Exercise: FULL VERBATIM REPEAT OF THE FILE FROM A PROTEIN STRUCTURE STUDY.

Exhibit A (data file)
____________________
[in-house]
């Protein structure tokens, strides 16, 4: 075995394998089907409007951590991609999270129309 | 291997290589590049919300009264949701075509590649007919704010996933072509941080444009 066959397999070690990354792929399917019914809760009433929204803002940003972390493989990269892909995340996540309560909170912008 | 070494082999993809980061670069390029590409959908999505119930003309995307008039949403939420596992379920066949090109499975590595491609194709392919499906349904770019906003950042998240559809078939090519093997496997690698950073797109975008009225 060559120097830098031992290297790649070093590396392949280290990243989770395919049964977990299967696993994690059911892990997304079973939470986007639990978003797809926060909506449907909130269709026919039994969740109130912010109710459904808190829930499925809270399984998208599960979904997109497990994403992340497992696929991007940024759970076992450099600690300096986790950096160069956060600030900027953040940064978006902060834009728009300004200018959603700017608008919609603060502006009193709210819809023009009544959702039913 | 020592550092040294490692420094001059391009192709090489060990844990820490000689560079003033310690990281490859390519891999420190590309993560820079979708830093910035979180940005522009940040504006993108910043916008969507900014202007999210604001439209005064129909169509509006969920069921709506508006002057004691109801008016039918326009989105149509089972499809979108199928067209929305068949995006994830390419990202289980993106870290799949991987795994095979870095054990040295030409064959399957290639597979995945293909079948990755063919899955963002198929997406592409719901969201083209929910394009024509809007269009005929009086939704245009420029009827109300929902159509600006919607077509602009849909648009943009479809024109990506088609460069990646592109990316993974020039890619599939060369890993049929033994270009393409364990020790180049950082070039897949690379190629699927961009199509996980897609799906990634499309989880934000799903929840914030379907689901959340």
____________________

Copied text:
[in-house]
């Protein structure tokens, strides 16, 4: 075995394998089907409007951590991609999270129309 | 291997290589590049919300009264949701075509590649007919704010996933072509941080444009 066959397999070690990354792929399917019914809760009433929204803002940003972390493989990269892909995340996540309560909170912008 | 070494082999993809980061670069390029590409959908999505119930003309995307008039949403939420596992379920066949090109499975590595491609194709392919499906349904770019906003950042998240559809078939090519093997496997690698950073797109975008009225 060559120097830098031992290297790649070093590396392949280290990243989770395919049964977990299967696993994690059911892990997304079973939470986007639990978003797809926060909506449907909130269709026919039994969740109130912010109710459904808190829930499925809270399984998208599960979904997109497990994403992340497992696929991007940024759970076992450099600690300096986790950096160069956060600030900027953040940064978006902060834009728009300004200018959603700017608008919609603060502006009193709210819809023009009544959702039913 | 020592550092040294490692420094001059391009192709090489060990844990820490000689560079003033310690990281490859390519891999420190590309993560820079979708830093910035979180940005522009940040504006993108910043916008969507900014202007999210604001439209005064129909169509509006969920069921709506508006002057004691109801008016039918326009989105149509089972499809979108199928067209929305068949995006994830390419990202289980993106870290799949991987795994095979870095054990040295030409064959399957290639597979995945293909079948990755063919899955963002198929997406592409719901969201083209929910394009024509809007269009005929009086939704245009420029009827109300929902159509600006919607077509602009849909648009943009479809024109990506088609460069990646592109990316993974020039890619599939060369890993049929033994270009393409364990020790180049950082070039897949690379190629699927961009199509996980897609799906990634499309989880934000799903929840914030379907689901959340």